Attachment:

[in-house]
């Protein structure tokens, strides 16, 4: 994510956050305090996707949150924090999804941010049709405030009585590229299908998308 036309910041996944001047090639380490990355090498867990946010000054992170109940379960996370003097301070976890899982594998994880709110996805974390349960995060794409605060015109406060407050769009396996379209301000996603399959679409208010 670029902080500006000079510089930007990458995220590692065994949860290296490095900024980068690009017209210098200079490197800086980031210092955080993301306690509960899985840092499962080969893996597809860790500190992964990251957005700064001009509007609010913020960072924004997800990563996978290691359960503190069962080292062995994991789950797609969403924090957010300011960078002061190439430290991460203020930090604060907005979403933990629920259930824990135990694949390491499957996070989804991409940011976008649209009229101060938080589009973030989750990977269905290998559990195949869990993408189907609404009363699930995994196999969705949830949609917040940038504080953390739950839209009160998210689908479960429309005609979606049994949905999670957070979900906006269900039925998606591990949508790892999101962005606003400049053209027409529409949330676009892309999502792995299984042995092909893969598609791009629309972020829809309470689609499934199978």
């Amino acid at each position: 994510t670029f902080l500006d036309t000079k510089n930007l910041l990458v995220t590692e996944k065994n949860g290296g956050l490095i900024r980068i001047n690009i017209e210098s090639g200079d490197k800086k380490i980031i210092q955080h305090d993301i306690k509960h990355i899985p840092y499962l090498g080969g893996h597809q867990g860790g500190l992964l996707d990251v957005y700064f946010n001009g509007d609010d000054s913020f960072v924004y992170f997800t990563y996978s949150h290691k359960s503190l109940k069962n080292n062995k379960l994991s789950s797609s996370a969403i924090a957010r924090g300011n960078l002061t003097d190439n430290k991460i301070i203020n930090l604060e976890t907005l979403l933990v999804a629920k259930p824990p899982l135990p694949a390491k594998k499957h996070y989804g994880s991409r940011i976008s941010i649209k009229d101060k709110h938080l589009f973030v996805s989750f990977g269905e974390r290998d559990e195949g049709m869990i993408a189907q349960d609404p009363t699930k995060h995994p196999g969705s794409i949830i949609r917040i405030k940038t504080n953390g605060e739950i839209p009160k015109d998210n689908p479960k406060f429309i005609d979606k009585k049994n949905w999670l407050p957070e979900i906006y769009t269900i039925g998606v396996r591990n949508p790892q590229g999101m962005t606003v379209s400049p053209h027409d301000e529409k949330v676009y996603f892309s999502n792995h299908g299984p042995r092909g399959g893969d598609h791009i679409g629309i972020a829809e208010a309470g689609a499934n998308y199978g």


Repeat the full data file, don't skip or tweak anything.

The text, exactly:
[in-house]
């Protein structure tokens, strides 16, 4: 994510956050305090996707949150924090999804941010049709405030009585590229299908998308 036309910041996944001047090639380490990355090498867990946010000054992170109940379960996370003097301070976890899982594998994880709110996805974390349960995060794409605060015109406060407050769009396996379209301000996603399959679409208010 670029902080500006000079510089930007990458995220590692065994949860290296490095900024980068690009017209210098200079490197800086980031210092955080993301306690509960899985840092499962080969893996597809860790500190992964990251957005700064001009509007609010913020960072924004997800990563996978290691359960503190069962080292062995994991789950797609969403924090957010300011960078002061190439430290991460203020930090604060907005979403933990629920259930824990135990694949390491499957996070989804991409940011976008649209009229101060938080589009973030989750990977269905290998559990195949869990993408189907609404009363699930995994196999969705949830949609917040940038504080953390739950839209009160998210689908479960429309005609979606049994949905999670957070979900906006269900039925998606591990949508790892999101962005606003400049053209027409529409949330676009892309999502792995299984042995092909893969598609791009629309972020829809309470689609499934199978």
């Amino acid at each position: 994510t670029f902080l500006d036309t000079k510089n930007l910041l990458v995220t590692e996944k065994n949860g290296g956050l490095i900024r980068i001047n690009i017209e210098s090639g200079d490197k800086k380490i980031i210092q955080h305090d993301i306690k509960h990355i899985p840092y499962l090498g080969g893996h597809q867990g860790g500190l992964l996707d990251v957005y700064f946010n001009g509007d609010d000054s913020f960072v924004y992170f997800t990563y996978s949150h290691k359960s503190l109940k069962n080292n062995k379960l994991s789950s797609s996370a969403i924090a957010r924090g300011n960078l002061t003097d190439n430290k991460i301070i203020n930090l604060e976890t907005l979403l933990v999804a629920k259930p824990p899982l135990p694949a390491k594998k499957h996070y989804g994880s991409r940011i976008s941010i649209k009229d101060k709110h938080l589009f973030v996805s989750f990977g269905e974390r290998d559990e195949g049709m869990i993408a189907q349960d609404p009363t699930k995060h995994p196999g969705s794409i949830i949609r917040i405030k940038t504080n953390g605060e739950i839209p009160k015109d998210n689908p479960k406060f429309i005609d979606k009585k049994n949905w999670l407050p957070e979900i906006y769009t269900i039925g998606v396996r591990n949508p790892q590229g999101m962005t606003v379209s400049p053209h027409d301000e529409k949330v676009y996603f892309s999502n792995h299908g299984p042995r092909g399959g893969d598609h791009i679409g629309i972020a829809e208010a309470g689609a499934n998308y199978g």